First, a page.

Lung Transplantation

Obliterative bronchiolitis (OB) is a major cause of late failure of lung transplantation, since it is present in 70% of transplanted lungs by 5 years post transplant.50 OB is characterized histologically by a fibromyxoid reaction originating from the airway walls that obliterates both small and large airways. This translates physiologically into a progressive decrease in forced expiratory volume in 1 second (FEV1), leading to dyspnea, infections, and loss of the grafted lung. The pathogenesis is not completely understood, but most of the evidence points toward a major role for adaptive immunity in the etiology of OB.51

In a rat model of tracheal transplant,52 transfer of the VEGF gene resulted in the doubling of the number of LYVE-1+ lymphatic vessels in allograft airway walls. Conversely, treatment with PTK 787, a broad VEGFR protein tyrosine kinase inhibitor, resulted not only in a 50% reduction in the number of LYVE-1+ lymphatic vessels, but also in decreased numbers of CD4 and CD8 T cells in airway walls. These observations suggest that lymphangiogenesis enhances antigen presentation to the host immune system, thereby increasing alloimmune sensitization. In agreement with other studies, the effects of VEGF could be due to the recruitment of inflammatory cells such as macrophages that produce VEGF-C and VEGF-D.45,53 In this model, lymphangiogenesis may lead to continuous presentation of donor tissue to lymph nodes, with persistent alloimmune response, and resulting rejection or graft injury.52

The role of lymphangiogenesis in human allograft rejection of solid organs has been well documented in kidney54,55 and heart transplantation.56 In human lung transplant recipients, the role of angiogenesis is increasingly recognized57-60 in the pathogenesis of airway obstruction, leading eventually to OB, but to date, there are no published reports regarding lymphangiogenesis in lung transplantation. Total body lymphoid irradiation has been proven safe and efficacious in slowing the decline of lung function in transplant recipients suffering from OB.61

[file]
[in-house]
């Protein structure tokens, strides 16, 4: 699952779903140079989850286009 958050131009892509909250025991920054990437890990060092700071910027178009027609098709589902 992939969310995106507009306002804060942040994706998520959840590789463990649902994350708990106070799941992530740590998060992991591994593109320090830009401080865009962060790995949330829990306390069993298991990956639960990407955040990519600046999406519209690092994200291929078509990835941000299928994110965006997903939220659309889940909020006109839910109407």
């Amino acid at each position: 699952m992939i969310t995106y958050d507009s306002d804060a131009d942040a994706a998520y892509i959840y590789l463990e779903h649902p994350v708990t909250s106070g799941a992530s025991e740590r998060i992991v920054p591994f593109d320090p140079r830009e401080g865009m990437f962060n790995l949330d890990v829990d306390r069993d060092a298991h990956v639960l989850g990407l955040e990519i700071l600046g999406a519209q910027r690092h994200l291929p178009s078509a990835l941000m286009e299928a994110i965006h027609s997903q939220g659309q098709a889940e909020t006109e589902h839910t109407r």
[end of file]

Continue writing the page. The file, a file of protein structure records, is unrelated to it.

Pulmonary Lymphangiectasia

Lymphangiectasia refers to the dilation of normal lymphatic vessels, most often secondary to more proximal obstruction or to development of lymphatic valvular incompetence. Primary lymphangiectasia is a rare disorder that most commonly affects the pulmonary and the intestinal lymphatic vasculature.62 Predisposing factors are unknown. Classically, pulmonary lymphangiectasia presents as respiratory distress of the newborn, resulting in death. Historical series had a mortality of 100%, but advances in neonatal respiratory care have improved prognosis.62 In the pre-natal period, the disease often results in stillborn infants. The immediate neonatal presentation involves cyanosis and respiratory distress. Postneonatal or late presentation, which can occur after months without respiratory symptoms, typically includes cough and wheezing. Symptoms in a few cases, did not appear until late childhood or adolescence.62 Pleural effusions were described in 15% of cases,63 and typically were chylous exudates, with a high lymphocyte content.64 In the neonatal presentation, the chest X-ray reveals diffuse interstitial infiltrates. Later in infancy and childhood, reticulonodular infiltrates and hyperinflation were seen,65 and sometimes pleural effusions. On computerized tomography of the chest there was ground-glass appearance with interstitial densities. Lymphangiography showed an interstitial pattern of pulmonary lymphatics with opacification and formation of collateral lymphatic vessels.62

Primary pulmonary lymphangiectasia can be part of generalized lymphangiectasia involving the intestines, or limited to the lungs. It also includes syndromic forms of primary pulmonary lymphangiectasia, where it is associated with unrelated congenital anomalies, including genetic syndromes.62 Secondary pulmonary lymphangiectasia can be divided into lymphatic and cardiovascular obstructive forms. Thoracic duct agenesis causing lymphatic obstruction has been reported. Among the cardiovascular forms are hypoplastic left heart syndrome, anomalous pulmonary venous return, pulmonary vein atresia, and congenital mitral stenosis.62

Autopsy data show that the incidence of pulmonary lymphangiectasia is 0.5–1% of all stillborn or neonatal infant deaths.62 There was a male predominance of the primary forms. Most cases are sporadic, with a few familial cases of pulmonary lymphangiectasia demonstrating an autosomal-recessive inheritance pattern.66